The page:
Working at work

Getting work done at work is so hard because of all of those meetings. And so many of them don’t feel like a good use of time. So, I’m working on having fewer unproductive meetings. If you want to meet with me, you’ll have to tell me:

  • Intent of the meeting (and why it can’t be accomplish asynchronously)
  • Agenda for the meeting (showing why the length is appropriate)
  • What I need to do to prepare

If someone can’t tell me those, I’m declining the meeting. And, of course, because I wouldn’t hold anyone to a standard I don’t hold myself to, I’m not scheduling meetings without providing that information in the invite.


Time is a resource

As Project Managers we are taught to “manage resources.” Too often, however, the only resources that are managed are the people. There are others though, and I find the most important and often overlooked is time.

Time is not the enemy. We don’t fall short of the mark because time ran out on us; time is not an active participant in that way. Sure, it moves without our intervention, but the rate at which it moves shouldn’t be shocking. We fall short because we don’t manage time as the precious resource that it is.

I find that that most egregious waste of time is right in front of us: MEETINGS! I’ll take another post to address this specifically, but let me know what types of meeting you think are the most wasteful…


Care where it counts

I care a lot. I always assumed my frustration or disappointment at work was because I cared too much. Friends and family always told me that I had to learn to care less. “Leave work at work” was the sage advice I was given again and again. Since you, kind reader, may not know me, allow me to explain: I cannot leave work at work. Work is a part of my life and I can’t stop living a part of my life just because the clock has struck six. I care deeply about the people in my life and our time spent together, even if it’s at work. So, I can’t possibly care less. But I can focus on caring about the right thing.

Luck and great recruiters have allowed me to work with some of the most talented developers, business analysts, architects, and system administrators in the world. They have all proved to me that there are brilliant people who can do their jobs better than I ever could. But through their eyes, I have learned that I do what I do better than they can. In fact, they rely on me doing a great job so that they can do theirs.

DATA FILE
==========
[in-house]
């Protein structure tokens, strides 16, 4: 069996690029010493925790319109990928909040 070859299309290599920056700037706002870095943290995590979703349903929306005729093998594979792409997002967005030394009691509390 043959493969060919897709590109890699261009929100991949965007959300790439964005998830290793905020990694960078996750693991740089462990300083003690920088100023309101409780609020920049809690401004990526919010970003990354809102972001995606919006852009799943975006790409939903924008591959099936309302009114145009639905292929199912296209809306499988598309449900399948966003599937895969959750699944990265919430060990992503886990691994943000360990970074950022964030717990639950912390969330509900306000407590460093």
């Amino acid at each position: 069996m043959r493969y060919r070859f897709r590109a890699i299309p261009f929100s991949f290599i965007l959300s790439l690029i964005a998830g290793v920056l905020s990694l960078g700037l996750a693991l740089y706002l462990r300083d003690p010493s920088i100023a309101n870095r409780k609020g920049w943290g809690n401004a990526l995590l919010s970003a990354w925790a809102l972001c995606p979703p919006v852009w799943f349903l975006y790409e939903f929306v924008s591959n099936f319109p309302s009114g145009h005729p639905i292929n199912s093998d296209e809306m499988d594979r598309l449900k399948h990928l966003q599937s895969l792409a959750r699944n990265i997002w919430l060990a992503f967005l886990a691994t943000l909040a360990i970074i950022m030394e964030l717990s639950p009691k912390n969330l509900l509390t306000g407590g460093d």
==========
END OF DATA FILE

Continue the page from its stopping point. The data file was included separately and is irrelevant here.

Because I started as a developer and because of my management training, I’ve wasted a lot of time worried about the how. I, like many other young managers, felt as though the best way to make sure my project got done on time, on budget, and with high quality was to control all the details. As my teams grew and especially as I began to manage multiple teams, it became clear that my detail-control methodology does not scale. To make sure that I can grow as a manager and to make sure that I give my company the most value I can provide, I’ve really started to dig out of the implementation.

Here’s what I’ve learned for those we are looking to do the same: it’s hard to let go. Those who relied on you to fill in the details will take time to adjust to filling in their own blanks. Know that you will not make the switch flawlessly; you will leave things out of both the details and the greater picture. My advice to get through the setbacks: with each mistake, determine where your care and effort could have been better placed to prevent it. Continuous improvement is the name of the game. Keep the big picture in mind; the light at the end of the tunnel will slowly get bigger. Once you feel the warmth of the light, you will never look back.

The bottleneck of false import

I have only been at my current organization one year, but somehow I am already the definitive source for information. I am no technical expert, but find myself making technical decisions. I care so much about getting the job done (both well and on time) that I weigh in on technical decisions just to expedite.
Here’s the problem: with every new system and each project, more information is in my head and I become even more relied upon. But I am still one person with only so many waking hours, two ears, one mouth, and one tired brain. I have become a bottleneck without meaning to. No matter how much I decide or how many people rely on me to “be in charge,” projects aren’t getting done better or faster.
The solution: use all the knowledge I have of Scrum development and being an agile coach to forge a new path.
Turns out moving from the guy who knows everything to the agile coach ain’t easy. At this point, it’s equally changing my internal behavior as much as teaching others to adjust to my new external behavior.
I turned a meeting that was “standup” by name into a real scrum stand up. We answered the three questions, we tried to move conversations into follow ups; it was beautiful. Not perfect but beautiful.
Here’s how we did it: I acted as the Scrum Master. I told everyone the rules and enforced them. I tried to assist by recording the blockers so the speaker felt he could safely move on to the next person and his blocker would soon be addressed. The team did the rest. For now, I’ll setup the follow up meetings. One change at a time. Tomorrow we’ll do it again and hopefully it will be easier. By next week, I will try to have encouraged everyone enough that they setup the meetings and resolve their own blockers as a team.